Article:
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Marco Polo: From Venice to Xanadu

3.81  ·  Rating details ·  2,270 ratings  ·  249 reviews
As the most celebrated European to explore Asia, Marco Polo was the original global traveler and the earliest bridge between East and West. A universal icon of adventure and discovery, he has inspired six centuries of popular fascination and spurious mythology. Now, from the acclaimed author of "Over the Edge of the World: Magellan's Terrifying Circumnavigation of the Glob ...more
Hardcover, 415 pages
Published October 21st 2007 by Knopf Doubleday Publishing Group
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Average rating 3.81  · 
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 ·  2,270 ratings  ·  249 reviews

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Jim Fonseca
May 05, 2018 rated it really liked it
Shelves: history, biography
Bergreen essentially gives us a biography of Marco with occasional passages of his original stilted language, so it’s not at all a translation of The Travels. The author provides commentary on the accuracy of Marco’s observations. It’s important to know that, for the most part, Marco made distinctions between what he “saw with his own eyes” and the fantastical stuff “he had heard people say” about distant lands and strange beings and animals.


Marco arrived at a time when the Mongols had taken ov
Clif Hostetler
Oct 19, 2010 rated it liked it  ·  review of another edition
Shelves: history
I’ve read and heard many things about Marco Polo but I have never previously read a detailed narrative about his adventures. Several years ago I tried to read a version of The Travels of Marco Polo but found it not well written and I didn’t finish. When I learned about his book I decided it was time to give it a try.

I learned from this book why my first attempt at reading The Travels was unsuccessful. The original was written in colloquial French by an Italian who didn't understand Fren
Apr 12, 2020 rated it it was amazing
5 Stars for Marco Polo: From Venice to Xanadu (audiobook) by Laurence Bergreen read by Paul Boehmer. This is a must read for history lovers. The author does a great job putting this journey into perspective. There is a reason why Polo didn’t write about the Great Wall. The Chinese hadn’t started building it yet. This wasn’t the first time Europeans traveled to Asia. And this was a journey of a family that took 20 years to complete. I could go on and on about all of the details I learned about th ...more
Daniel Chaikin
Mar 18, 2019 rated it really liked it  ·  review of another edition

Bergreen follows Marco Polo's journal, working out the history he walked through, giving some critical analysis to what was valid and what was fiction, and, playfully tying it all into Coleridge's Xanadu.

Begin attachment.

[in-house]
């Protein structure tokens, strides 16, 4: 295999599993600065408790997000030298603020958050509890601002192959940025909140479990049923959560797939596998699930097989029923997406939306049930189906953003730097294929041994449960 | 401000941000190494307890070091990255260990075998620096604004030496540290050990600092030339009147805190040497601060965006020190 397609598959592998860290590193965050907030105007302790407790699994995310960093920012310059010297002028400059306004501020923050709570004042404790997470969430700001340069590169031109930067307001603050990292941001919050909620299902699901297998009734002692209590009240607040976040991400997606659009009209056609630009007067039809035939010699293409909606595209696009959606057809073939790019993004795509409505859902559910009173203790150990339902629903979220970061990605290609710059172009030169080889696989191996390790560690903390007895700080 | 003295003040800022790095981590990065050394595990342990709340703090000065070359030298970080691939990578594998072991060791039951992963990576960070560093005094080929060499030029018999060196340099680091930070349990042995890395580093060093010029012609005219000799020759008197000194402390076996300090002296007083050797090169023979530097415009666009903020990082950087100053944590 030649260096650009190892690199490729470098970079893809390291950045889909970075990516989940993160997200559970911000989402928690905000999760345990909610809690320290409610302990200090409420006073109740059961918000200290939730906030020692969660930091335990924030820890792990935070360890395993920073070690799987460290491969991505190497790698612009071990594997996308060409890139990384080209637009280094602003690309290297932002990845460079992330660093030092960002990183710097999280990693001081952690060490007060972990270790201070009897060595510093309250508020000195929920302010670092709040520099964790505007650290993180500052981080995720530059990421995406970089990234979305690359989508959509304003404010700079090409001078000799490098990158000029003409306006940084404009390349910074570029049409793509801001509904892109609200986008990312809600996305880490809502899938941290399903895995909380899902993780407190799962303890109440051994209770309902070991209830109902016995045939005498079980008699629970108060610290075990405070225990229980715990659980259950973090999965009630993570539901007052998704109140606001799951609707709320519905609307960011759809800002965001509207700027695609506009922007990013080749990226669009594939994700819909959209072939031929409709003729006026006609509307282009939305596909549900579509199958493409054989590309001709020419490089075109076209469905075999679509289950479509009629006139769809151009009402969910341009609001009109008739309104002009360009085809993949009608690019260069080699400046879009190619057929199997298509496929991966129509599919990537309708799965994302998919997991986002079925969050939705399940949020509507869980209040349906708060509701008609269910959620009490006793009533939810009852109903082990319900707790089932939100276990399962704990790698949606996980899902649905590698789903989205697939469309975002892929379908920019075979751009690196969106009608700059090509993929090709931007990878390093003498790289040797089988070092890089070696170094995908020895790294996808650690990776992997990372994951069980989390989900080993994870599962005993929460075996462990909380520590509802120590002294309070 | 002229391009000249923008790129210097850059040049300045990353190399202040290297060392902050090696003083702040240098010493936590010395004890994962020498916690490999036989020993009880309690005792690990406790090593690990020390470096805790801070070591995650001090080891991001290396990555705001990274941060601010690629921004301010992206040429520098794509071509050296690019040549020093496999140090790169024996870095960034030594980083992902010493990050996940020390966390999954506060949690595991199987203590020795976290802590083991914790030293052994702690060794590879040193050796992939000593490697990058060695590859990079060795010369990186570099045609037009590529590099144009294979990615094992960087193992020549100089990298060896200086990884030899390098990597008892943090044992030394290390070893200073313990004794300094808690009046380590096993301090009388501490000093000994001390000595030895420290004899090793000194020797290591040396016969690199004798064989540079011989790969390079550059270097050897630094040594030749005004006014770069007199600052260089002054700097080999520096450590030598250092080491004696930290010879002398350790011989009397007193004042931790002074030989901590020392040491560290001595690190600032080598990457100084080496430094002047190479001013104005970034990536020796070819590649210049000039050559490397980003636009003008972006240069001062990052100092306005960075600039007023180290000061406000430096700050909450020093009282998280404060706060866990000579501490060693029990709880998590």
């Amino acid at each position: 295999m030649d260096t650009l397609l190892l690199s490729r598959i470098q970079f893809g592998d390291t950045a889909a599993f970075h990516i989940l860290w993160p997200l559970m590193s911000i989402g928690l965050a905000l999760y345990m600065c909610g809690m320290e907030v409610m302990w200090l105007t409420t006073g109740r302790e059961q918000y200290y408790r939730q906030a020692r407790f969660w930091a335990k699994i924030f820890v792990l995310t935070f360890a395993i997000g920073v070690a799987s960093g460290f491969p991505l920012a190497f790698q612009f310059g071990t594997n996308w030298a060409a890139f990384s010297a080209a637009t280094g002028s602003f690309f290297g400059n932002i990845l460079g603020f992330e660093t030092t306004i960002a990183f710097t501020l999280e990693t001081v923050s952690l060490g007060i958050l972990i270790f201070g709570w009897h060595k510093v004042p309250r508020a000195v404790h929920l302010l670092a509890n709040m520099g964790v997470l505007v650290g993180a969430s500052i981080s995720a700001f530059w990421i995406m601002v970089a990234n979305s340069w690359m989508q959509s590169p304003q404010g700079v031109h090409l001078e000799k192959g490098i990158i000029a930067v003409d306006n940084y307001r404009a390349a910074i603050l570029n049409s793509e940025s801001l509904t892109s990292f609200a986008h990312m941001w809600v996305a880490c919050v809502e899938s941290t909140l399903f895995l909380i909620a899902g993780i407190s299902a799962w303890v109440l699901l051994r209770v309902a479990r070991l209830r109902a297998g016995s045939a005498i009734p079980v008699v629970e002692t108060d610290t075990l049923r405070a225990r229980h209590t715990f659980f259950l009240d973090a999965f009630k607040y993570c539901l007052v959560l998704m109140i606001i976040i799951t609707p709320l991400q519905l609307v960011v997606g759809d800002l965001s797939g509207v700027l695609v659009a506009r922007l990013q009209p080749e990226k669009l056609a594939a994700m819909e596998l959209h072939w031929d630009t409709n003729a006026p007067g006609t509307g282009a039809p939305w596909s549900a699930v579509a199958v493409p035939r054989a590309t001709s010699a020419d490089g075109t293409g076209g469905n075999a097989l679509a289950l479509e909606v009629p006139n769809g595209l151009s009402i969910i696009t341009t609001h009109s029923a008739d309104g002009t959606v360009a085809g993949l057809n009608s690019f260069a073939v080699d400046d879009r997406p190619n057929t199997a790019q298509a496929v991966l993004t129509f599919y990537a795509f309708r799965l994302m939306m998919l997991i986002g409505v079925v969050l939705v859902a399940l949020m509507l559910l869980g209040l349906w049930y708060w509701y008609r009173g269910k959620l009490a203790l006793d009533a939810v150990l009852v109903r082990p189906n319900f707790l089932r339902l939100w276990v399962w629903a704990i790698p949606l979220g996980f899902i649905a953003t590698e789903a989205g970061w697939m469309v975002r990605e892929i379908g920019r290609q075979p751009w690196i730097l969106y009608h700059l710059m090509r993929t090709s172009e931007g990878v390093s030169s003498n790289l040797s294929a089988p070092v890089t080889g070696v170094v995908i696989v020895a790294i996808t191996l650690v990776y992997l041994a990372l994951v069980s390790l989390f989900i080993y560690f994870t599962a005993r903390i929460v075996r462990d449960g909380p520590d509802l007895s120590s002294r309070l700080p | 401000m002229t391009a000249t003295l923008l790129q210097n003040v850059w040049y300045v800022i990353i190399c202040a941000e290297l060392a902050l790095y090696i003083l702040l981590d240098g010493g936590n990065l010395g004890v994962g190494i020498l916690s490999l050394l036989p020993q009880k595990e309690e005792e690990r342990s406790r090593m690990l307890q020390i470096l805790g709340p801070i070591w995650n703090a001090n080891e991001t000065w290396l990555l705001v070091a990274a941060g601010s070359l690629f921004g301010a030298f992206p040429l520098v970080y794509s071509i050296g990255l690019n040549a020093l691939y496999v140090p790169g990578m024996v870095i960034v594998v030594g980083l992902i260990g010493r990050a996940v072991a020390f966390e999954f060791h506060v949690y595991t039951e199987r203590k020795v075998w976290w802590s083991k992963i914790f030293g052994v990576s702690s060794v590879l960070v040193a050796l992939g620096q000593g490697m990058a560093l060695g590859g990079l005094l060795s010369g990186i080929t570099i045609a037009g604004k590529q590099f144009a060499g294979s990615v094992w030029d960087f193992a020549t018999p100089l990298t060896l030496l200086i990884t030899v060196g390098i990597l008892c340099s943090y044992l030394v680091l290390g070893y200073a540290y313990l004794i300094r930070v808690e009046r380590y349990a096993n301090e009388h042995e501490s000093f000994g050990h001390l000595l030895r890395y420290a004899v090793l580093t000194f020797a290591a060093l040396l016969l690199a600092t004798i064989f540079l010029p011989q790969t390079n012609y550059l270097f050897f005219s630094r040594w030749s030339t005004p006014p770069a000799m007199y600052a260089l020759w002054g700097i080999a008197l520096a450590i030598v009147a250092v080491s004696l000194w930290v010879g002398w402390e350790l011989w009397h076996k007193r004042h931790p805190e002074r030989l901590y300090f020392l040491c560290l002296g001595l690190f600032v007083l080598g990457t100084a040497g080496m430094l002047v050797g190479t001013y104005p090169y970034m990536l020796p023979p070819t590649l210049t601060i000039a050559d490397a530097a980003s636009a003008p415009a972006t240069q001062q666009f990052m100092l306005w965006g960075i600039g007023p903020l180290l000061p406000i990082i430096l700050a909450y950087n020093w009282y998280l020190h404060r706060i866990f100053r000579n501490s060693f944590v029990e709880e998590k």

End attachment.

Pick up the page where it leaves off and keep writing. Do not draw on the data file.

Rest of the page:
There are almost endless fascinating details crying to be told here. Such as how Marco's father and uncle stumbled their way to China to meet Genghis Khan, then returned to Venice, then, bringing Marco along, returned a second time - making Marco merely passenger along the 3 year trail back. Or
Dec 06, 2007 rated it liked it
Shelves: china, italy, india, history, bio, travel, alt
This book follows Marco Polo’s life from birth to death. We all know of his famed opus Travels, recounting his travels to China, South East Asia and India. He left with his father and uncle at the age of 17 in 1271. They returned 24 years later. What is fact and what is fiction of his stories, written in a Genoese prison with the collaboration of the romance writer and notary Rustichello of Pisa? This book tells of the events told in those stories and is a careful study in an attempt to distingu ...more
Sep 27, 2020 rated it really liked it  ·  review of another edition
An engrossing piece of historical storytelling about the adventures of a famous traveler and storyteller.

This book fills in plenty of background so that we’re never lost as we wander across Asia with the Polo family. They weren’t the first Europeans to make that journey and they certainly weren’t the last. It could be argued that Marco’s father and uncle were greater travelers than he was because they made that journey twice. It’s the book that was created when he told his story to Rustichello,
Jessica Howard
Jan 29, 2008 rated it really liked it
Shelves: history
An exhaustive, but fortunately not quite exhausting, look at the life of Marco Polo. This book is long, and dry in a couple of spots, but manages to depict the astonishing life of Marco Polo in magnificent detail. Some of it may be conjecture, yes, but most of it seems historical verifiable--making Polo's achievements all the more extraordinary. The story begins with Polo's father--follows his path to the court of Kublai Khan and back, and then the ensuing travels of Marco, who spent more than t ...more
Mikey B.
Jan 16, 2013 rated it really liked it
I would suspect that this is a rather difficult biography to write – Marco Polo would seem to be a rather enigmatic personality. Many of his observations and recordings are true, but others exaggerated and/or based on hearsay. Did Marco Polo really travel to Burma and Java? Although he traversed Eastern Europe and the vast Asian landmass with his uncle and father, he gives them very little credit (it was their second such expedition). Marco Polo’s travels extended over twenty years and the timel ...more
Sep 16, 2008 rated it liked it
I have always been curious about Marco Polo. Now I know what all the hype was about, the guy witnessed some pretty incredible things. No wonder after he died many believed he fabricated these stories in prison to pass time and entertain others. After Rustichello documented Marco's Travels it was re-written and re-translated many times. It wasn't until 1938 that all his stories were compiled into one text, this of course was after they had been varified years earlier. I feel fortunate to have rea ...more